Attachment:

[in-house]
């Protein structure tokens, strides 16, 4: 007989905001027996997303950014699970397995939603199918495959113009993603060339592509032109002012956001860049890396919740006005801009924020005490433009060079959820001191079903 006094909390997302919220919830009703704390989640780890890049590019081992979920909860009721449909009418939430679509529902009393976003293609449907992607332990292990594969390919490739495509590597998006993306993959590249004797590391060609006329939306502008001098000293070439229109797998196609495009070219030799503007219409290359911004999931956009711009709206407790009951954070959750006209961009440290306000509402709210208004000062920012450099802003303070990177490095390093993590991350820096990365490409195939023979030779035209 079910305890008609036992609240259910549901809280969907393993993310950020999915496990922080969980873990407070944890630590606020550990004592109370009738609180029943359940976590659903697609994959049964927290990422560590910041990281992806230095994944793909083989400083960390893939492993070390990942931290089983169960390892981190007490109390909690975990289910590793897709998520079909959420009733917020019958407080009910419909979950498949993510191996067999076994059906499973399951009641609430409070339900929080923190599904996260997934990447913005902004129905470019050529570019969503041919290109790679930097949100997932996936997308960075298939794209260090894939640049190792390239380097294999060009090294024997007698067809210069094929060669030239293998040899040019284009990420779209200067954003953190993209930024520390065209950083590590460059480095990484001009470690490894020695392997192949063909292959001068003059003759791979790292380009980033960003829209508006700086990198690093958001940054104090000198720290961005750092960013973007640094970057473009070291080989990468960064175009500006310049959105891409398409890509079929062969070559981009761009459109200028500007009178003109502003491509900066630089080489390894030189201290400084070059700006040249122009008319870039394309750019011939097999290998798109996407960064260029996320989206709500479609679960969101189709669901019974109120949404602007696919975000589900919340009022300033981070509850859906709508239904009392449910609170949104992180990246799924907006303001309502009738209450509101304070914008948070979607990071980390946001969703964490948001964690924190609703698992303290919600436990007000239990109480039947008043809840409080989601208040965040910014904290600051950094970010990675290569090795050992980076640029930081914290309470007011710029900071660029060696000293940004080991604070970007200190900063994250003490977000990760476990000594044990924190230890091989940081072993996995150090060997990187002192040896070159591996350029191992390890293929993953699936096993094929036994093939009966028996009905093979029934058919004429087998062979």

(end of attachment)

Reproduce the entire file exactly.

[in-house]
């Protein structure tokens, strides 16, 4: 007989905001027996997303950014699970397995939603199918495959113009993603060339592509032109002012956001860049890396919740006005801009924020005490433009060079959820001191079903 006094909390997302919220919830009703704390989640780890890049590019081992979920909860009721449909009418939430679509529902009393976003293609449907992607332990292990594969390919490739495509590597998006993306993959590249004797590391060609006329939306502008001098000293070439229109797998196609495009070219030799503007219409290359911004999931956009711009709206407790009951954070959750006209961009440290306000509402709210208004000062920012450099802003303070990177490095390093993590991350820096990365490409195939023979030779035209 079910305890008609036992609240259910549901809280969907393993993310950020999915496990922080969980873990407070944890630590606020550990004592109370009738609180029943359940976590659903697609994959049964927290990422560590910041990281992806230095994944793909083989400083960390893939492993070390990942931290089983169960390892981190007490109390909690975990289910590793897709998520079909959420009733917020019958407080009910419909979950498949993510191996067999076994059906499973399951009641609430409070339900929080923190599904996260997934990447913005902004129905470019050529570019969503041919290109790679930097949100997932996936997308960075298939794209260090894939640049190792390239380097294999060009090294024997007698067809210069094929060669030239293998040899040019284009990420779209200067954003953190993209930024520390065209950083590590460059480095990484001009470690490894020695392997192949063909292959001068003059003759791979790292380009980033960003829209508006700086990198690093958001940054104090000198720290961005750092960013973007640094970057473009070291080989990468960064175009500006310049959105891409398409890509079929062969070559981009761009459109200028500007009178003109502003491509900066630089080489390894030189201290400084070059700006040249122009008319870039394309750019011939097999290998798109996407960064260029996320989206709500479609679960969101189709669901019974109120949404602007696919975000589900919340009022300033981070509850859906709508239904009392449910609170949104992180990246799924907006303001309502009738209450509101304070914008948070979607990071980390946001969703964490948001964690924190609703698992303290919600436990007000239990109480039947008043809840409080989601208040965040910014904290600051950094970010990675290569090795050992980076640029930081914290309470007011710029900071660029060696000293940004080991604070970007200190900063994250003490977000990760476990000594044990924190230890091989940081072993996995150090060997990187002192040896070159591996350029191992390890293929993953699936096993094929036994093939009966028996009905093979029934058919004429087998062979």